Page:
Each night Evelyn Hardcastle is murdered, and each morning Aiden Bishop wakes up in a different body. Aiden is tasked with solving the murder of Evelyn Hardcastle in order to escape this time loop. He cycles through eight different party guests’ bodies at Blackheath Manor, but if he cannot solve the murder after spending 24 hours in each of the eight hosts, Aiden forgets everything and starts the cycle anew. There are also a few other “competitors” who are intent on solving the mystery so they can escape instead. Aiden does not know how long he has been stuck here or why he is here. All he wakes up remembering is a name on his lips: Anna.
Yes, this is a mystery with a fantasy-ish twist. That might sound awesome already, but if I could give everyone who picks up this book one warning, it would be this: as long as you are okay not knowing exactly what is happening for most of the novel and as long as you are okay not knowing all the hows and whys for this plot even happening, then you’re on the right track to like this book. I say this because just like Aiden the reader is dropped into the middle of the action without knowing anything. The book is from Adien’s first-person perspective. We only know what Aiden knows and sees around him, so this takes the already claustrophobic atmosphere up another notch. As I mentioned, Aiden isn’t alone in this “competition,” and his competitors are ruthless. So, there’s lots of intrigue, action, secrets, twists, and timey-wimey stuff to confuse and delight you if you can stand being in the dark for a while.
I had a hard time putting this one down. First, I wanted to know what the hell was going on, then I had to know who committed the crime. The twists kept me on my toes. I guessed very little of what happened, but I was able to piece together a couple things and that was very satisfying. The plot is very complicated, but I’m sure more attentive readers could do much better than me with predicting things. In my opinion, the ending wasn’t as satisfying as some of the other reveals, and the more I think about the ending, the more questions are actually raised. This book was heavily inspired by Agatha Cristie’s mysteries, but there’s much more to the mystery than just “who did it.” The author has stated that he spent 3 months just planning this novel out, and after finishing it, I don’t doubt that’s the true.
Reviewing the characterization is a bit hard for this book. There’s a large cast, but since many aren’t “real” and repeat their actions over and over, it was hard for me to feel for most of them. I wouldn’t even say that Aiden as a main character did anything for me, but that was probably because he was always in another person’s body. We are told, not shown, Aiden’s past, so this also made it hard to connect with him and his motivation to solve the mystery. I think Aiden’s thin personality made some sense though, because if he fails too many times at the mystery (the book tells us he has already failed a lot) he will lose his personality completely, and while he inhabits the guests’ bodies he also takes on aspects of their personalities. For example, one host has a quick mind but a slow body. (The way he is described is a bit gross and fat-phobic if that bothers you.) Another host is very sexual, while another is very timid. Hosts have talents and weaknesses. Some hosts have stronger personalities than others, which makes it hard for Aiden to always keep his mind to himself and stay on task. I loved how these aspects of the characters shaped how the mystery played out. There are also a few constant “competitors,” as I have called them, but I don’t want to say too much about them.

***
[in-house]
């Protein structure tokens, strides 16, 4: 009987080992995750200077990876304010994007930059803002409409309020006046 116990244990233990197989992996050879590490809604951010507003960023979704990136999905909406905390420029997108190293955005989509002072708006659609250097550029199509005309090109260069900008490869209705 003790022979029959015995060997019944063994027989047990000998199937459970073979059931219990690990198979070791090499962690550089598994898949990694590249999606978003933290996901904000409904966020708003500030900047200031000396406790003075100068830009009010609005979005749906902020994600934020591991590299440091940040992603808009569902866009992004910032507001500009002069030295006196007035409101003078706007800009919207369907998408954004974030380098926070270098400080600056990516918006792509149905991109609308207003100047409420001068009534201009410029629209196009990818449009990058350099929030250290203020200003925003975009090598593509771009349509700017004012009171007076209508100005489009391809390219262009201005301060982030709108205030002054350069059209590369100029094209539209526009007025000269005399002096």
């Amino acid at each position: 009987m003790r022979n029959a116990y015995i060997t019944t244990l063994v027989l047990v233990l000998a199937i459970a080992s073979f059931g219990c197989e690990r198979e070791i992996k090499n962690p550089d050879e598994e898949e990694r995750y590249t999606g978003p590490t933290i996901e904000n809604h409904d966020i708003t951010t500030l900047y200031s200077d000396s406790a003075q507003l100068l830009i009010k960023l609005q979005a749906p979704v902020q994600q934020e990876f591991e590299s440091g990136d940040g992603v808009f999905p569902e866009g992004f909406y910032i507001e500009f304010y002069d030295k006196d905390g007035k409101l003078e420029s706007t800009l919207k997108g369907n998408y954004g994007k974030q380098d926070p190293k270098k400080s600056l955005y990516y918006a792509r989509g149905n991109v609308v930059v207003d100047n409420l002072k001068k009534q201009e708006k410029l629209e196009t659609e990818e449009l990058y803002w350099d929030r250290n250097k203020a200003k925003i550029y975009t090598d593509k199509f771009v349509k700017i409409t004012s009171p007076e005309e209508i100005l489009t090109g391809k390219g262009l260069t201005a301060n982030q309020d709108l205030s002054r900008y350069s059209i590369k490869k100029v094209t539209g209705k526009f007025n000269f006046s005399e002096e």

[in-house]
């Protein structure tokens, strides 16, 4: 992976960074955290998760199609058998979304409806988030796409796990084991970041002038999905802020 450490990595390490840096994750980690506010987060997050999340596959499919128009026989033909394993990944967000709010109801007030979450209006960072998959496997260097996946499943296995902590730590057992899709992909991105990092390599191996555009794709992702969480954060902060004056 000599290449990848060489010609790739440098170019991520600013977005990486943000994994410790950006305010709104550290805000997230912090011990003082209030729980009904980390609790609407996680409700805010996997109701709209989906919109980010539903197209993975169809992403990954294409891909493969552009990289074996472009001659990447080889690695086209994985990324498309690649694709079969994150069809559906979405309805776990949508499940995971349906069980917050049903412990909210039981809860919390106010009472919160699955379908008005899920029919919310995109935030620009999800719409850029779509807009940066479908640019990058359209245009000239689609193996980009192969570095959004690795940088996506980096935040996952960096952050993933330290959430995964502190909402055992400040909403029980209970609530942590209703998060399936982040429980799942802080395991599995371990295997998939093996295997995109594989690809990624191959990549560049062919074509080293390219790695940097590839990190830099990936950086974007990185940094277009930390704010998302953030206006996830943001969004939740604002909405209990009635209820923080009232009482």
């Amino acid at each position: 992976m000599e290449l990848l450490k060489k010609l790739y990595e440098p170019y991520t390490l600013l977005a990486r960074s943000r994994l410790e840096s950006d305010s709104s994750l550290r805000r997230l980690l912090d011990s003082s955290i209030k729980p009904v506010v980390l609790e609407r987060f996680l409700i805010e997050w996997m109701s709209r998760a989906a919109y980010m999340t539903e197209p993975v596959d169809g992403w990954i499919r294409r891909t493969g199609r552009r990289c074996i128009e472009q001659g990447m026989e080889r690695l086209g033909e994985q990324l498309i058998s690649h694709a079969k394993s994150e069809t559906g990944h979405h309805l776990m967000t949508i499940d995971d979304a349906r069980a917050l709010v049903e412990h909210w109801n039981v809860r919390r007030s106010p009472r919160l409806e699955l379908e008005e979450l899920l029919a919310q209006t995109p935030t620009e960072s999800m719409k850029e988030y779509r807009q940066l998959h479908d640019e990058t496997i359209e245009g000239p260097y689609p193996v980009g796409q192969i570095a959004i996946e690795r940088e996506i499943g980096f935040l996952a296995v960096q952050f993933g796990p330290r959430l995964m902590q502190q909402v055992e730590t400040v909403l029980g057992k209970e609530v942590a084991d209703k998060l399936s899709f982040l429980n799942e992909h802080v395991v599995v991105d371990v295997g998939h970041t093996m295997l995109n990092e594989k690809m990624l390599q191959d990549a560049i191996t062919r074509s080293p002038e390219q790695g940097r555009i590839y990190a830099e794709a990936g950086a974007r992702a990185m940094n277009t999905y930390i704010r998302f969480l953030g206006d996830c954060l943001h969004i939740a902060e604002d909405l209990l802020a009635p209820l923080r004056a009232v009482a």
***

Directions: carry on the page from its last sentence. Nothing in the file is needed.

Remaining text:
As with many complex and astonishingly unique novels, I am always afraid of how the author wraps things up. It’s one thing to love the journey, but I also want a satisfying end. The Seven Deaths of Evelyn Hardcastle‘s ending is pretty good, but I still want more answers. The mystery and murder stuff is tied up quite nicely, but the time-bending and the whole point of the time loop as well as the “supervisors” mentioned have me scratching my head. Are there other time loops out there like Evelyn’s murder? And most importantly, will we get these answers in more books?! Time will tell. I gave The Seven Deaths of Evelyn Hardcastle 3.5 out of 5 stars.